doesn’t mean that we should.
The result is engineering without ethics.
Consider the rapid growth of social media—
things like Facebook and Twitter—
how billions put so much personal information out there in cyberspace,
but only now are we considering the deeper questions
of securing legitimate privacy
and protecting the innocent from seduction, stalking, or slander.
And the tendency seen in machinery and software
is also increasingly effecting the actual ongoing existence of civilization
as human sexuality is gradually redefined.
Technology and culture continue to tear at
the natural bond between marriage, sexual intimacy, and procreation:
what began with finding ways to have sex without making babies
has progressed to now making babies without sex.
Let our C’s eclipse our A’s long enough,
and we begin to do without the oatmeal completely;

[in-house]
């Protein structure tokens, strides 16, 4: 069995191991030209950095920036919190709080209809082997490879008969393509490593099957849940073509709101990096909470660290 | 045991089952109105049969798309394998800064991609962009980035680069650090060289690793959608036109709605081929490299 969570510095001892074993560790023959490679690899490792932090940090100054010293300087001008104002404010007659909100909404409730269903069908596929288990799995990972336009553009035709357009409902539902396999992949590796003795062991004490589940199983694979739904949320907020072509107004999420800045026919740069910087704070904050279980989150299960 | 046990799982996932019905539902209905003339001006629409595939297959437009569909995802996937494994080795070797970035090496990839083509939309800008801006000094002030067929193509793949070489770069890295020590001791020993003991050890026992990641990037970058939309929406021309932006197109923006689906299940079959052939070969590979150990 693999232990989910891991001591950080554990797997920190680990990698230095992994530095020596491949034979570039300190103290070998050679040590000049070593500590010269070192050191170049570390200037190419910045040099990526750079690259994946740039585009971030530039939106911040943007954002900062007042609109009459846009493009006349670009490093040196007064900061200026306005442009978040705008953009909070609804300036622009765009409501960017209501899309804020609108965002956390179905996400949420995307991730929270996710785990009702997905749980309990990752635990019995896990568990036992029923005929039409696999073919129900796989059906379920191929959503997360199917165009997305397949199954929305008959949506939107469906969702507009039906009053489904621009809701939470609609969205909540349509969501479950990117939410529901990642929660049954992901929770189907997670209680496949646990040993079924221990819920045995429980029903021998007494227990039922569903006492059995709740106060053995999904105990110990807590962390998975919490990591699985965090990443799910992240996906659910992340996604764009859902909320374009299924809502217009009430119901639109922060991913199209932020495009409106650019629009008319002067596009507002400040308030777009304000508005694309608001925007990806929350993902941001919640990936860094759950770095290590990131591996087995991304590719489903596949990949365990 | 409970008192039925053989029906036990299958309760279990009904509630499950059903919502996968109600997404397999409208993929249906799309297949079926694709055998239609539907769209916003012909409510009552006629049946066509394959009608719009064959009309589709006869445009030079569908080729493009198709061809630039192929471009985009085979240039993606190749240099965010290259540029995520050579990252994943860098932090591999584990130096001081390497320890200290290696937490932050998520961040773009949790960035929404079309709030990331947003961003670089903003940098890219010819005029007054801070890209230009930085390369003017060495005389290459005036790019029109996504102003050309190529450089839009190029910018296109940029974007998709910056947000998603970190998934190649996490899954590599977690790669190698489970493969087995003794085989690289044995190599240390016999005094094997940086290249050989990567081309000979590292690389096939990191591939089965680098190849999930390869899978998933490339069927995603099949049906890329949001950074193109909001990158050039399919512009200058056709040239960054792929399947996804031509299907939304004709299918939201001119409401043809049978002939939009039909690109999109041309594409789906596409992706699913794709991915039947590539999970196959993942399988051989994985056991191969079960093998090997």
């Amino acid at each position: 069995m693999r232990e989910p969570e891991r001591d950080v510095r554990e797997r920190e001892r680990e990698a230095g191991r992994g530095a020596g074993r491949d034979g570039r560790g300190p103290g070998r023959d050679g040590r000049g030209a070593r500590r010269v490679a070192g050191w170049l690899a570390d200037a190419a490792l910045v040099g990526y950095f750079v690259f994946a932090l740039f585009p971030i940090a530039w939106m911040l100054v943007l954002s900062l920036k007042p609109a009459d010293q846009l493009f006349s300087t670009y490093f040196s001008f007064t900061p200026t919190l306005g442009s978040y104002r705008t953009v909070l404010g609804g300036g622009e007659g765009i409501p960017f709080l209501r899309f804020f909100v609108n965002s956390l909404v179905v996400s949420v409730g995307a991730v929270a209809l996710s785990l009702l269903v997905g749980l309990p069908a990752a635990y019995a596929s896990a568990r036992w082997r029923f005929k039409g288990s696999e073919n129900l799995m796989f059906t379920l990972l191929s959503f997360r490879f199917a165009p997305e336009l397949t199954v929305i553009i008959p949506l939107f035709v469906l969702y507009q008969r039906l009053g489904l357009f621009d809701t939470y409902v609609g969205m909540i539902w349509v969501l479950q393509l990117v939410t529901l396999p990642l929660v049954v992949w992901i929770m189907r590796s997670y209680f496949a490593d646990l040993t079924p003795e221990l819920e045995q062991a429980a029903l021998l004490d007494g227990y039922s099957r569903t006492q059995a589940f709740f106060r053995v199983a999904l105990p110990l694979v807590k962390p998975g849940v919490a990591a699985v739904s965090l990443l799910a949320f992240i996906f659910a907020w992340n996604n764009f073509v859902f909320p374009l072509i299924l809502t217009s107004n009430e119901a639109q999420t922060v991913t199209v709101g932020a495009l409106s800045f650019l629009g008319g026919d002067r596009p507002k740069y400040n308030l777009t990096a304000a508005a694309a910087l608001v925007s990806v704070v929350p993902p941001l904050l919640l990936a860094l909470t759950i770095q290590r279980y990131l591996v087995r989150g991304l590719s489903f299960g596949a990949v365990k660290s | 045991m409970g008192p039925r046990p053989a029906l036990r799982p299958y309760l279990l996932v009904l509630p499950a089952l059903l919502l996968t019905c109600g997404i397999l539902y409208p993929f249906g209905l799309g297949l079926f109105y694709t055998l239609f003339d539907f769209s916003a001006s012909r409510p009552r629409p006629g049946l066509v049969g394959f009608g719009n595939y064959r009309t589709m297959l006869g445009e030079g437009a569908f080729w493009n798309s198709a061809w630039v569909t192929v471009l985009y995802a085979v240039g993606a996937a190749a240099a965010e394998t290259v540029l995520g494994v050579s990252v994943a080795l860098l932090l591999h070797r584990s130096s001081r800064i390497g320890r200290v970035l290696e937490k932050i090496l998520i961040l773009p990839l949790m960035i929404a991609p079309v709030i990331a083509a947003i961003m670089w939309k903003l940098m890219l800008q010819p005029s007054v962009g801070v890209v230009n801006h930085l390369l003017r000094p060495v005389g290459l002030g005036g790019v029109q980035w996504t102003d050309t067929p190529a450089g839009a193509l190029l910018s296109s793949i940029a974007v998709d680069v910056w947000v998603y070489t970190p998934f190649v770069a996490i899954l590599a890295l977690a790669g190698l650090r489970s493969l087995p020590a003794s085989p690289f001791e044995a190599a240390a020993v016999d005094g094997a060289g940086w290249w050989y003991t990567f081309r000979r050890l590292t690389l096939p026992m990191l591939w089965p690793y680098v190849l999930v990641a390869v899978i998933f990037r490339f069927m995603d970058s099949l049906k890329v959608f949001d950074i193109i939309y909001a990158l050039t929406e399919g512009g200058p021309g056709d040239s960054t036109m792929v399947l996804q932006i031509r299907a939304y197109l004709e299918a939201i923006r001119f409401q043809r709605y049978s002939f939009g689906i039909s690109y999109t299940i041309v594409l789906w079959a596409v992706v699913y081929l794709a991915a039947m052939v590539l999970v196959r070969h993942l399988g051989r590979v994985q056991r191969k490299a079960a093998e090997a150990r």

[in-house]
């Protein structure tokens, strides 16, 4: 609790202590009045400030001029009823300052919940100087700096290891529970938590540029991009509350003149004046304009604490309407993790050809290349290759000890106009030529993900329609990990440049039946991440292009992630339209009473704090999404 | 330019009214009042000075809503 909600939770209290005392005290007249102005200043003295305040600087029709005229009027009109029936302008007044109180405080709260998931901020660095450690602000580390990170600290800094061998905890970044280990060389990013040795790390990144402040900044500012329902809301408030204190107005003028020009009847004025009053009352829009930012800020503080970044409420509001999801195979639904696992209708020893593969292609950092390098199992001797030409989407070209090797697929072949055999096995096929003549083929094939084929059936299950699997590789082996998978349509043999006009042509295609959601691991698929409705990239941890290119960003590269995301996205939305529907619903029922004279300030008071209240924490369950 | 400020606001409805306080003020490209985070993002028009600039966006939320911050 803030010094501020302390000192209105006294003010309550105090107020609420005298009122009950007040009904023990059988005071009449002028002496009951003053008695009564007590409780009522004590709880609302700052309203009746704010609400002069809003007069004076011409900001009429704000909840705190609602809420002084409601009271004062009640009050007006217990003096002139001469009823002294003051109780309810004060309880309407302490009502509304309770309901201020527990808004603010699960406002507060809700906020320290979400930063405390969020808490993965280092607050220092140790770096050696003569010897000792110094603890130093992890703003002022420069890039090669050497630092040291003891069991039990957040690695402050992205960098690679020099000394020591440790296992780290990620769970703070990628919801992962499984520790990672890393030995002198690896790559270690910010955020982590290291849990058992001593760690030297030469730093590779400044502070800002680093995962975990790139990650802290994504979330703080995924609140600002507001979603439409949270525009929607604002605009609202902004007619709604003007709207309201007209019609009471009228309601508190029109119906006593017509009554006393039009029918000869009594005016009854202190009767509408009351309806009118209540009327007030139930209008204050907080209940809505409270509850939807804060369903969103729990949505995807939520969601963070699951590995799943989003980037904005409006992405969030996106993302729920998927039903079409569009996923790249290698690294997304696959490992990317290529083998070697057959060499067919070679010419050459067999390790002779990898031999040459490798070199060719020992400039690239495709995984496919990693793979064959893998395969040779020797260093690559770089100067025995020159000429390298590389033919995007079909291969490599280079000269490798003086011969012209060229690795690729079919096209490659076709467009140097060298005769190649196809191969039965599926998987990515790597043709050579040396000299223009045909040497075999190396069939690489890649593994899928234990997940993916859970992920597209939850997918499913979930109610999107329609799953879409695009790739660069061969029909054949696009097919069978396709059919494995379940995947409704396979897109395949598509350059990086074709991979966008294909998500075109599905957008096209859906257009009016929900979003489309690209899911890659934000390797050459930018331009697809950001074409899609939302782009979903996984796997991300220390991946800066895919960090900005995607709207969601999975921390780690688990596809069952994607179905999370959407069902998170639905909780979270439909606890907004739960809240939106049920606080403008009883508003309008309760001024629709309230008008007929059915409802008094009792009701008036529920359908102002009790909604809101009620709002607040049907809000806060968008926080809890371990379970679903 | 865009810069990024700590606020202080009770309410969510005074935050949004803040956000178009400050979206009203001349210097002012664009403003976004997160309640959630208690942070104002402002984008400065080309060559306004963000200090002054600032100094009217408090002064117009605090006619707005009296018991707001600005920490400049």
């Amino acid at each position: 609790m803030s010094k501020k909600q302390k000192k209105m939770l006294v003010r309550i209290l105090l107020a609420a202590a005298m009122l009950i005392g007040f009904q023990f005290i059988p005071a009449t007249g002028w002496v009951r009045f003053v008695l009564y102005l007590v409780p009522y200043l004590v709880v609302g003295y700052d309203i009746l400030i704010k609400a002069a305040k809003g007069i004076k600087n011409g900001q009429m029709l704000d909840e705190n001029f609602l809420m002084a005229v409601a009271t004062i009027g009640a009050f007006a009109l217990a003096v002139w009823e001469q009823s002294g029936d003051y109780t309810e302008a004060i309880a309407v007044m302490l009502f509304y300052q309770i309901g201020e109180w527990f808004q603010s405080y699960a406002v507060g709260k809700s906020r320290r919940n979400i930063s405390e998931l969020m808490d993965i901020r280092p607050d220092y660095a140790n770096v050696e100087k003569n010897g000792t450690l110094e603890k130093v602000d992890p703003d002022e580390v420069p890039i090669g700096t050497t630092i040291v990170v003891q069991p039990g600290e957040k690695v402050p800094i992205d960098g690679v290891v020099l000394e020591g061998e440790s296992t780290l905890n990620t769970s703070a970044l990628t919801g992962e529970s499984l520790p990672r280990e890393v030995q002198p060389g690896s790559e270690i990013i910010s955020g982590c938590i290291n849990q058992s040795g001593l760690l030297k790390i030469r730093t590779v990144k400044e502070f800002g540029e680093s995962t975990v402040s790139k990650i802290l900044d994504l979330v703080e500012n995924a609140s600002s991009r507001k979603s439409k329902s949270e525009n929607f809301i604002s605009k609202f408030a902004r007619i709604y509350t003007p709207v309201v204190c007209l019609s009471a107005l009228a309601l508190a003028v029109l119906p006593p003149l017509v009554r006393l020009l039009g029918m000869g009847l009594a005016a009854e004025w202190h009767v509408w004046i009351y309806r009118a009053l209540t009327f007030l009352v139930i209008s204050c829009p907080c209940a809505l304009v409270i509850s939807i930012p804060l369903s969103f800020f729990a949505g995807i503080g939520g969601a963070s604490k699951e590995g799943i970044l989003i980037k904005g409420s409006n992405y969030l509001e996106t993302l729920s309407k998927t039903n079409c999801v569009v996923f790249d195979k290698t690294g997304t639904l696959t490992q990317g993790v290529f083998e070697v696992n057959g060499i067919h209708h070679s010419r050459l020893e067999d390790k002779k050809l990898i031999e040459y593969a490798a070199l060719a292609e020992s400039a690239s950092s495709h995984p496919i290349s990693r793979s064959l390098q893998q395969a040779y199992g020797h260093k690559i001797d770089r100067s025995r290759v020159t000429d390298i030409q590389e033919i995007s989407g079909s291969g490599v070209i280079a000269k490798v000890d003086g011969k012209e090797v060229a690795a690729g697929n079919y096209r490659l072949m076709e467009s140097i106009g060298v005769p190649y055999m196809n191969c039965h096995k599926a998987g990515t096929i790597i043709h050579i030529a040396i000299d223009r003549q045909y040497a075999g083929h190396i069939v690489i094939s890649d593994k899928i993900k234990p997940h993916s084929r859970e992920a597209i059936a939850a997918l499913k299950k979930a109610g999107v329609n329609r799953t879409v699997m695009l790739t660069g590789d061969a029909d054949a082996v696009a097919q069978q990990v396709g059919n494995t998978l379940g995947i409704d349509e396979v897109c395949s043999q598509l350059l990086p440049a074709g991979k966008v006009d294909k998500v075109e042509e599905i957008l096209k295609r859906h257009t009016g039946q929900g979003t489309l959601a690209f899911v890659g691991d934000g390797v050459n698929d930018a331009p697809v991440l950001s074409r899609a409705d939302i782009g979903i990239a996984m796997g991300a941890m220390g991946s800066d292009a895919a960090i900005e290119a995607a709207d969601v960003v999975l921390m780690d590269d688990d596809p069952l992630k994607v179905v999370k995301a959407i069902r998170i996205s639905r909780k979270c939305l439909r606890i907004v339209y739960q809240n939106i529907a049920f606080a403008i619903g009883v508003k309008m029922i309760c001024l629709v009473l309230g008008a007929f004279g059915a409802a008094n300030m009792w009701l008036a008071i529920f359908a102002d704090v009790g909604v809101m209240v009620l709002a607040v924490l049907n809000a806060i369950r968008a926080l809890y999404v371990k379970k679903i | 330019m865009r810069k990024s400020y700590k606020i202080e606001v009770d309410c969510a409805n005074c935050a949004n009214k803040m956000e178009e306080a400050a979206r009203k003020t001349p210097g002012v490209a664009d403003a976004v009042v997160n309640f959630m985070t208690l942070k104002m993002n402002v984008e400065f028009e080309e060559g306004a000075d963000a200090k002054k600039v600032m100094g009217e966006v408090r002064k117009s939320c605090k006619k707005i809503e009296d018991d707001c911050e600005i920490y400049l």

what was once taken for granted gets all topsy-turvy.
In last Sunday’s gospel,
Jesus gave us his two great commandments—
a brief summary of the entire law:
first, that we love God with everything we’ve got,
and then that we love our neighbors as ourselves.
The order they’re given in is crucial:
Jesus is laying out A, B, and C.
We see the same pattern playing out this Sunday
as he visits Martha and Mary:
one sister has put the details of hospitality
(and maybe even the need to be noticed)
ahead of being truly present to her distinguished guest,
while the other relishes one of friendship’s greatest treasures:
the simple joy of being together.
Jesus makes it clear who has chosen the better part—
and so gained the only thing necessary.
Why would we ever settle for anything less?
Is a genuine friendship with Jesus your A-list priority?
And if not, then what is?
Why has it gotten ahead of him?
What consequences is that having on your life?
And how can you get things back in proper order?
In the Eucharist, Christ comes to you as a guest
no less than he once did to Martha and Mary.
What sort of welcome will the Lord receive
when he enters under your roof?
Be sure to choose the better part.